very rapidly, but, unless handled very carefully,
occurring when wet gypsum has been centrifuged,
will actually stop the stirring apparatus.
for unless a special and expensive type of water
In order to avoid this, such moist gypsum must
removing equipment is used, it will be di?icult to
be added very gradually. As a result, the rate of
reduce this ?gure below that point.
calcination is retarded. This is illustrated by 35 The mixing operation does not require expensive
the fact that with kettles of the same size, dry
or intricate apparatus for it has been found that
gypsum may be ?lled into an empty kettle in
approximately 45 minutes, whereas 'wet gypsum
containing, say 12% moisture, requires between
an ordinary concrete or plaster mixer or in fact,
any device capable of thorough mixing of the
ingredients to permit escape of excess moisture, is
one and one~quarter and one and one-half hours 40 eminently satisfactory. Of course, most of the
to ?ll one-half a kettle.
Calcination of a moist gypsum also tends to
produce a product which is inferior in working
free moisture is removed as such and taken up as
water of crystallization by the calcined gypsum,
although some will actually escape as free
4.5 moisture.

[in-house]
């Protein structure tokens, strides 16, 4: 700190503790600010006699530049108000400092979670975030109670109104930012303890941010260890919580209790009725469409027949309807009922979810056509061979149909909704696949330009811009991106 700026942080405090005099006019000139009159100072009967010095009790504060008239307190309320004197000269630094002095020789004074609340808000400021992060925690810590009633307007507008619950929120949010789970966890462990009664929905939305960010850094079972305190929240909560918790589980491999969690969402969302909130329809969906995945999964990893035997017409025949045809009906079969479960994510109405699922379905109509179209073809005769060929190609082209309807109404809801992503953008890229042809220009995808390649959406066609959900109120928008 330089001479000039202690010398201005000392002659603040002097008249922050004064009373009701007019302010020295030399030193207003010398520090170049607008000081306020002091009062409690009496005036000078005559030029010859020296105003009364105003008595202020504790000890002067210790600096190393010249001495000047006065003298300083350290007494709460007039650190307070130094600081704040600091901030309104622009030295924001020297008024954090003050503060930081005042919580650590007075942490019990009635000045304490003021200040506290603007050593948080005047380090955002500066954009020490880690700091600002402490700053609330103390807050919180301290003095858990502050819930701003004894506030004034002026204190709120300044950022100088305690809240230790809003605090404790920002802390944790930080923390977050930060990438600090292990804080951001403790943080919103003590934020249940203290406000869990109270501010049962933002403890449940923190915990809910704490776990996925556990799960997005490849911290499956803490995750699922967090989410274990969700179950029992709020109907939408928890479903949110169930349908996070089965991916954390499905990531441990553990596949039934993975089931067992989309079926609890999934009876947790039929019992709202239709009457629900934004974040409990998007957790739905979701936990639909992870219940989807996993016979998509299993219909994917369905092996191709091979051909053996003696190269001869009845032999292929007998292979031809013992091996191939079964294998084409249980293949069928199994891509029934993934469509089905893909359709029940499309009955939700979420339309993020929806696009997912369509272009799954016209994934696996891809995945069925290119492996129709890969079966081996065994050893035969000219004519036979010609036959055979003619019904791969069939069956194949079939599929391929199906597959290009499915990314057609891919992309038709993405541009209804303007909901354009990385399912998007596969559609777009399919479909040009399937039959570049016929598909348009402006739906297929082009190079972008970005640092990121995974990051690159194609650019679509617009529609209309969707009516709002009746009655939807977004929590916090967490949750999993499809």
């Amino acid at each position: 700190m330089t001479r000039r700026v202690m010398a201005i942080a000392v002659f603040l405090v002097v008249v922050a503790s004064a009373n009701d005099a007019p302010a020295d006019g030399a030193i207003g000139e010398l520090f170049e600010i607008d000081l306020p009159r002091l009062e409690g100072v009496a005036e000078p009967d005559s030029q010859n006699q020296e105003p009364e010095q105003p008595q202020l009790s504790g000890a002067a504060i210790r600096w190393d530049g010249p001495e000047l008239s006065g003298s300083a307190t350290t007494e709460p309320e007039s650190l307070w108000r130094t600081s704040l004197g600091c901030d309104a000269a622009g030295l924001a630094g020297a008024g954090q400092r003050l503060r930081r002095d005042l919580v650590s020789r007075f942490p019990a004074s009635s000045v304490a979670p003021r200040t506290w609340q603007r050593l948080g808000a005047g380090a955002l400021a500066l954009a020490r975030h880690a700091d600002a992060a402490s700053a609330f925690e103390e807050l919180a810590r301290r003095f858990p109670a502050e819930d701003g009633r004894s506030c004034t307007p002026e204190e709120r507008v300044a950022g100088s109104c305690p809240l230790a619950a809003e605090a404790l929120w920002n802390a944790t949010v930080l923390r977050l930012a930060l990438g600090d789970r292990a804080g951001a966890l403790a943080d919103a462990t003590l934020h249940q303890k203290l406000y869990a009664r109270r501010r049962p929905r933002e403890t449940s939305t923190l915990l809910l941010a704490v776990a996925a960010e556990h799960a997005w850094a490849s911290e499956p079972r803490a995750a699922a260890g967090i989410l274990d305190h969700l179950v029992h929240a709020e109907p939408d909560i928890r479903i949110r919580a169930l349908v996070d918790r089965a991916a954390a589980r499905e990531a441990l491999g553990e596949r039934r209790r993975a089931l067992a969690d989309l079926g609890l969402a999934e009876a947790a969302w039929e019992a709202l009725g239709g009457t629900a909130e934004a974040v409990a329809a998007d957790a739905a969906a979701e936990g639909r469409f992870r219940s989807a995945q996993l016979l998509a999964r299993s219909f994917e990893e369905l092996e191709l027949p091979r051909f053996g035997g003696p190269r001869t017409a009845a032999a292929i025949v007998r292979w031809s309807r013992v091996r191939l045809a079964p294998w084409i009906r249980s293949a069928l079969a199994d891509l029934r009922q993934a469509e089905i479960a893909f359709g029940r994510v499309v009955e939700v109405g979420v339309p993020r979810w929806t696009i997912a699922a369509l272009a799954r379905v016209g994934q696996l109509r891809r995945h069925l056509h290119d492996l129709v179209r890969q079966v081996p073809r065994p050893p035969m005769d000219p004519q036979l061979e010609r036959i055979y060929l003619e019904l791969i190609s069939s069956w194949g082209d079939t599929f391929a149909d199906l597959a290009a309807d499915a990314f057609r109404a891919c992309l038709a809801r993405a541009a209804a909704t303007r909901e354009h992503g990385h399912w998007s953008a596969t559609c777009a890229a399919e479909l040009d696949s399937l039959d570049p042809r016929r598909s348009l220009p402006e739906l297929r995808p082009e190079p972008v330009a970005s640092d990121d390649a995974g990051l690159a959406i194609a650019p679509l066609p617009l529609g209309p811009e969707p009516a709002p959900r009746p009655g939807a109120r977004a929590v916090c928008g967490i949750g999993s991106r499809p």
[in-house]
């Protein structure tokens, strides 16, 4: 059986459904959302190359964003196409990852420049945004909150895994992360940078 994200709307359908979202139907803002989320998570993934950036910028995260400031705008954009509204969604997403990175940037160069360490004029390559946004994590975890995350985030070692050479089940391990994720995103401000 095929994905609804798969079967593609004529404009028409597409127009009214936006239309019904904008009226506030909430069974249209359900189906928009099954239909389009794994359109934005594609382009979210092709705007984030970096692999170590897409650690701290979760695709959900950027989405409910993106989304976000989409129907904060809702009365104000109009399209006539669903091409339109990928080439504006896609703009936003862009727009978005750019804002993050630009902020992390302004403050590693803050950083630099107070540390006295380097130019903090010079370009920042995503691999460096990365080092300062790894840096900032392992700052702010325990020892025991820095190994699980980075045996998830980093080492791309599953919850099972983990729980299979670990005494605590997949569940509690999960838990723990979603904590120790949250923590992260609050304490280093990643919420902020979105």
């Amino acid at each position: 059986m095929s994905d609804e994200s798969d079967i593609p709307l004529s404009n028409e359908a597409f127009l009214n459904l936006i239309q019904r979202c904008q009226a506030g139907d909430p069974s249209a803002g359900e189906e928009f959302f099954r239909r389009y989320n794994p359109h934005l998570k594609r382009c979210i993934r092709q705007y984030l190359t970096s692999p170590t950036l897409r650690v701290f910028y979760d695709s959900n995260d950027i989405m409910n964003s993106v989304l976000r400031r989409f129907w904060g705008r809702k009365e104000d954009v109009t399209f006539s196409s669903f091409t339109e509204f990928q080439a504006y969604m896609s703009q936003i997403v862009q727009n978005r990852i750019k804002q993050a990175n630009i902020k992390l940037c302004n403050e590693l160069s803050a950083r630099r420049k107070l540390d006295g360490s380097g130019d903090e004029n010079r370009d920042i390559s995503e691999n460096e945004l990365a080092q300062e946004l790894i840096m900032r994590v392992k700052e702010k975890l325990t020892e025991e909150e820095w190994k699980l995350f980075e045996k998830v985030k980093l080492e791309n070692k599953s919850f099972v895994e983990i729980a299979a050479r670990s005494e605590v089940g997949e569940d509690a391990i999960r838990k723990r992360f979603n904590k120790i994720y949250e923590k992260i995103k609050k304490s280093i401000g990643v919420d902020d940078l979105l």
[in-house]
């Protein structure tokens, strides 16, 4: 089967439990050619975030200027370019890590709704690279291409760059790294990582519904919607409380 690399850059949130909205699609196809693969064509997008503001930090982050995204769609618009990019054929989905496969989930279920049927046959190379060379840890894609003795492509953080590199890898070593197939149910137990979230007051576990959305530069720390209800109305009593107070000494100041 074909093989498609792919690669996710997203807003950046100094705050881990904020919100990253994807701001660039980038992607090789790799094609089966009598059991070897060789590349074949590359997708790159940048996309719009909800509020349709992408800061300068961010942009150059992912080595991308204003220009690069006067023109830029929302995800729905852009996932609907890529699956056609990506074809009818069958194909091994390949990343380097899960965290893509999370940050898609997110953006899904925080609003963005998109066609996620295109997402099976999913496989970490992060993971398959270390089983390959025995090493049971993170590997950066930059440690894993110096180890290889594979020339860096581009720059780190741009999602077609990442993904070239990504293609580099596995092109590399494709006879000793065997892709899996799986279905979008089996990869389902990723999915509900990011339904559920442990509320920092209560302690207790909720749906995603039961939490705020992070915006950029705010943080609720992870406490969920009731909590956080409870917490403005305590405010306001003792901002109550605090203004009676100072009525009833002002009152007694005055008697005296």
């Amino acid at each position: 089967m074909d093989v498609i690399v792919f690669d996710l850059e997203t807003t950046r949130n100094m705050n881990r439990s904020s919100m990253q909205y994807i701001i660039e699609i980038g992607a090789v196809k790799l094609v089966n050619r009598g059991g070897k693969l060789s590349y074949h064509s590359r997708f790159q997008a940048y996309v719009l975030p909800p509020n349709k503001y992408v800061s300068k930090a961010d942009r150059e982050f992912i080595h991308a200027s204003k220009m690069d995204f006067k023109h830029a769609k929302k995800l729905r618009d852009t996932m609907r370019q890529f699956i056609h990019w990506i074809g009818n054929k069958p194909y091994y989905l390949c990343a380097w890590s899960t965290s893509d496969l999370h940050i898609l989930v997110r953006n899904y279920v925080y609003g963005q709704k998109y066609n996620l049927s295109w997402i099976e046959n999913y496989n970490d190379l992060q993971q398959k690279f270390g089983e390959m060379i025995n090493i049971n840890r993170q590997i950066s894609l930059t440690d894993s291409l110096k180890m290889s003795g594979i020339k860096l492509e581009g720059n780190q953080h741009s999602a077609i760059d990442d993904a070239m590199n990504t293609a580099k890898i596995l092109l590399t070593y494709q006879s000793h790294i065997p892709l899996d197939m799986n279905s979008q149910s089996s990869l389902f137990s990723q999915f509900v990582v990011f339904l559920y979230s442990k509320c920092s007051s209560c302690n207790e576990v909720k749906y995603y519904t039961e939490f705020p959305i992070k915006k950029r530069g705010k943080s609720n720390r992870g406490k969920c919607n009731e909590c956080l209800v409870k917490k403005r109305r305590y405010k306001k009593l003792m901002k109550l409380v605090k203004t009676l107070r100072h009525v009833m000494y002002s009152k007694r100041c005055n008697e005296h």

cined in the substantial absence of free moisture
It is to be understood that the invention is
qualities and physical properties to gypsum cal
for the reason that in the former instance, there
is a tendency to over-burn the gypsum, that is,
to produce substantial quantities of calcium
sulfate anhydrite. This overburned gypsum is.
not limited to the exact proportions of hot cal
cined gysum to be added to the wet or moist mate
rial as a reasonable leeway in ratio is'to be inter
preted as coming within the purview of the inven
undesirable in that plaster or stucco made there 50
from does not carry a sufficient quantity of water,
While the invention has been shown and de
it takes longer to set and the initial strength of
scribed with particular reference to specific em
the product is reduced.
bodiments, it is to be understood that it is not to
It has been discovered that if a wet gypsum
be limited thereto, but is to be construed broadly
is mixed with hot calcined gypsum in a ratio suf 55
tion.
.
,
a41a17o
and restricted solely by the scope of the appended
claims.
I claim:
1. A method of producing calcium sulfate hemi
hydrate from wet gypsum which comprises mix
ing su?icient hot, freshly calcined calcium
sulfate hemihydrate with wet gypsum to remove
. substantially all the free moisture‘ therein, cal
cining the resulting substantially dry gypsum at
2. A method of producing calcium sulfate
hemihydrate from wet gypsum containing about
12% of free moisture which comprises mixing
about two parts by weight of said wet gypsum
with one part of hot, freshly calcined calcium
sulfate hemihydrate to remove substantially all
the free moisture in the gypsum, calcining the
resulting substantially dry gypsum at tempera
temperatures of 300-400° F. to produce hot cal 10 tures of 300—400° F. to produce hot calcium sulfate
hemihydrate, and returning a portion of said
cium sulfate hemihydrate, and returning a por
hot
calcium sulfate hemihydrate to the mixing
tion of said hot calcium sulfate hemihydrate to
step.
the mixing step.
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JOHN P. C. PETER.